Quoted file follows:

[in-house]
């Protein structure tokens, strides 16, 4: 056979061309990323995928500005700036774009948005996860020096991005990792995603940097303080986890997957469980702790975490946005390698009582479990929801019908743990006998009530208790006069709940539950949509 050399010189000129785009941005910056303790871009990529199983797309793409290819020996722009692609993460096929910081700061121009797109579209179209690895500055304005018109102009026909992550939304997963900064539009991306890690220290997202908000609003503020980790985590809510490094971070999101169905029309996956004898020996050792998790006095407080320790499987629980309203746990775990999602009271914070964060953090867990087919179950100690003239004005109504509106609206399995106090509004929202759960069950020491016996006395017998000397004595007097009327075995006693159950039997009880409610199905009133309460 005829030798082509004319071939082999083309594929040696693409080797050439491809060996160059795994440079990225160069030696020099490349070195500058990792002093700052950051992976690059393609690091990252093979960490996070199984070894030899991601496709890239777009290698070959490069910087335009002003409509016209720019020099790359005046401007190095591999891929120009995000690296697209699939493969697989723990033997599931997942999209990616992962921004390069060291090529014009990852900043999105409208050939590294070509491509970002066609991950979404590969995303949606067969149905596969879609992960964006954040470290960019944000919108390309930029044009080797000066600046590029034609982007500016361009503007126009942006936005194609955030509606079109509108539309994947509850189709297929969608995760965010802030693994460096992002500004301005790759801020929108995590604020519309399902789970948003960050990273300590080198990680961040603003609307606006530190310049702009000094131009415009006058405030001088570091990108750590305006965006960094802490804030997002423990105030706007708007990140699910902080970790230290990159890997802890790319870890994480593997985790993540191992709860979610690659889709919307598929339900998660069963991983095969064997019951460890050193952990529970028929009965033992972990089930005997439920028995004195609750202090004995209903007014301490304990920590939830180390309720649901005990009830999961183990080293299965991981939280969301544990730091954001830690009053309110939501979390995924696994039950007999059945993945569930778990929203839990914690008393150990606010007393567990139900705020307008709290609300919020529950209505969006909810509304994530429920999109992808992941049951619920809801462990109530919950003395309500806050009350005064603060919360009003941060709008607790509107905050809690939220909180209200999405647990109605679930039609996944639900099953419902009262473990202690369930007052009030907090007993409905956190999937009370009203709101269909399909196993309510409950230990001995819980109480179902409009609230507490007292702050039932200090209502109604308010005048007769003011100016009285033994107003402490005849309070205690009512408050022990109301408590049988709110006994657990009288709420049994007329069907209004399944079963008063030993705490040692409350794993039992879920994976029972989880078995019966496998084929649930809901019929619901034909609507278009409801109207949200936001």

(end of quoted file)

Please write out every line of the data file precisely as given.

[in-house]
């Protein structure tokens, strides 16, 4: 056979061309990323995928500005700036774009948005996860020096991005990792995603940097303080986890997957469980702790975490946005390698009582479990929801019908743990006998009530208790006069709940539950949509 050399010189000129785009941005910056303790871009990529199983797309793409290819020996722009692609993460096929910081700061121009797109579209179209690895500055304005018109102009026909992550939304997963900064539009991306890690220290997202908000609003503020980790985590809510490094971070999101169905029309996956004898020996050792998790006095407080320790499987629980309203746990775990999602009271914070964060953090867990087919179950100690003239004005109504509106609206399995106090509004929202759960069950020491016996006395017998000397004595007097009327075995006693159950039997009880409610199905009133309460 005829030798082509004319071939082999083309594929040696693409080797050439491809060996160059795994440079990225160069030696020099490349070195500058990792002093700052950051992976690059393609690091990252093979960490996070199984070894030899991601496709890239777009290698070959490069910087335009002003409509016209720019020099790359005046401007190095591999891929120009995000690296697209699939493969697989723990033997599931997942999209990616992962921004390069060291090529014009990852900043999105409208050939590294070509491509970002066609991950979404590969995303949606067969149905596969879609992960964006954040470290960019944000919108390309930029044009080797000066600046590029034609982007500016361009503007126009942006936005194609955030509606079109509108539309994947509850189709297929969608995760965010802030693994460096992002500004301005790759801020929108995590604020519309399902789970948003960050990273300590080198990680961040603003609307606006530190310049702009000094131009415009006058405030001088570091990108750590305006965006960094802490804030997002423990105030706007708007990140699910902080970790230290990159890997802890790319870890994480593997985790993540191992709860979610690659889709919307598929339900998660069963991983095969064997019951460890050193952990529970028929009965033992972990089930005997439920028995004195609750202090004995209903007014301490304990920590939830180390309720649901005990009830999961183990080293299965991981939280969301544990730091954001830690009053309110939501979390995924696994039950007999059945993945569930778990929203839990914690008393150990606010007393567990139900705020307008709290609300919020529950209505969006909810509304994530429920999109992808992941049951619920809801462990109530919950003395309500806050009350005064603060919360009003941060709008607790509107905050809690939220909180209200999405647990109605679930039609996944639900099953419902009262473990202690369930007052009030907090007993409905956190999937009370009203709101269909399909196993309510409950230990001995819980109480179902409009609230507490007292702050039932200090209502109604308010005048007769003011100016009285033994107003402490005849309070205690009512408050022990109301408590049988709110006994657990009288709420049994007329069907209004399944079963008063030993705490040692409350794993039992879920994976029972989880078995019966496998084929649930809901019929619901034909609507278009409801109207949200936001």